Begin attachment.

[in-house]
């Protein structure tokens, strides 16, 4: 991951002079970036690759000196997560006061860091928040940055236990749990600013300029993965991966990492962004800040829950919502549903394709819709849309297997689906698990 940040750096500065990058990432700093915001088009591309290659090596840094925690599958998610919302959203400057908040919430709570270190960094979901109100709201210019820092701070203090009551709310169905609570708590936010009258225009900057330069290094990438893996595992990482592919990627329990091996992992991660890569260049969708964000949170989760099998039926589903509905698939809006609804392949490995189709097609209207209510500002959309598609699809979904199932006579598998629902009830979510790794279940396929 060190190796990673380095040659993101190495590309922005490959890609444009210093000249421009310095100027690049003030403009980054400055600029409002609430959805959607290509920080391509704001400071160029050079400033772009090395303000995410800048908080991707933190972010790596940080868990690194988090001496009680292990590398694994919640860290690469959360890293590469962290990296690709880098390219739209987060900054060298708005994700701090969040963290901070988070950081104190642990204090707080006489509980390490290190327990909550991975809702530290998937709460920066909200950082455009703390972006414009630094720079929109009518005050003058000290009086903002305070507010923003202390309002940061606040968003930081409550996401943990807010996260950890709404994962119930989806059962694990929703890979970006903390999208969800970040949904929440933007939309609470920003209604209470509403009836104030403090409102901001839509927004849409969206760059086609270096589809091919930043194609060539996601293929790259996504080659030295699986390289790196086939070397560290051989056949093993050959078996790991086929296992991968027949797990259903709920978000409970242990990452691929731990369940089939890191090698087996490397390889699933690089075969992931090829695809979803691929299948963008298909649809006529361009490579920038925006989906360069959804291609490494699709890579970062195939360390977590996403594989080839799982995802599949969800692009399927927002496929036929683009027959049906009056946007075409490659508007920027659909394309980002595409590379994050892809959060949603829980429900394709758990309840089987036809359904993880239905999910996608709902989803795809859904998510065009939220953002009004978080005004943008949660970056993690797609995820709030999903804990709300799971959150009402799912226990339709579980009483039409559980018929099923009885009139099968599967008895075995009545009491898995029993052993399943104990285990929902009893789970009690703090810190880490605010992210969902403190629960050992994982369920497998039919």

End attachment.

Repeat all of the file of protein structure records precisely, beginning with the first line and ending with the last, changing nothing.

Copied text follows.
[in-house]
């Protein structure tokens, strides 16, 4: 991951002079970036690759000196997560006061860091928040940055236990749990600013300029993965991966990492962004800040829950919502549903394709819709849309297997689906698990 940040750096500065990058990432700093915001088009591309290659090596840094925690599958998610919302959203400057908040919430709570270190960094979901109100709201210019820092701070203090009551709310169905609570708590936010009258225009900057330069290094990438893996595992990482592919990627329990091996992992991660890569260049969708964000949170989760099998039926589903509905698939809006609804392949490995189709097609209207209510500002959309598609699809979904199932006579598998629902009830979510790794279940396929 060190190796990673380095040659993101190495590309922005490959890609444009210093000249421009310095100027690049003030403009980054400055600029409002609430959805959607290509920080391509704001400071160029050079400033772009090395303000995410800048908080991707933190972010790596940080868990690194988090001496009680292990590398694994919640860290690469959360890293590469962290990296690709880098390219739209987060900054060298708005994700701090969040963290901070988070950081104190642990204090707080006489509980390490290190327990909550991975809702530290998937709460920066909200950082455009703390972006414009630094720079929109009518005050003058000290009086903002305070507010923003202390309002940061606040968003930081409550996401943990807010996260950890709404994962119930989806059962694990929703890979970006903390999208969800970040949904929440933007939309609470920003209604209470509403009836104030403090409102901001839509927004849409969206760059086609270096589809091919930043194609060539996601293929790259996504080659030295699986390289790196086939070397560290051989056949093993050959078996790991086929296992991968027949797990259903709920978000409970242990990452691929731990369940089939890191090698087996490397390889699933690089075969992931090829695809979803691929299948963008298909649809006529361009490579920038925006989906360069959804291609490494699709890579970062195939360390977590996403594989080839799982995802599949969800692009399927927002496929036929683009027959049906009056946007075409490659508007920027659909394309980002595409590379994050892809959060949603829980429900394709758990309840089987036809359904993880239905999910996608709902989803795809859904998510065009939220953002009004978080005004943008949660970056993690797609995820709030999903804990709300799971959150009402799912226990339709579980009483039409559980018929099923009885009139099968599967008895075995009545009491898995029993052993399943104990285990929902009893789970009690703090810190880490605010992210969902403190629960050992994982369920497998039919």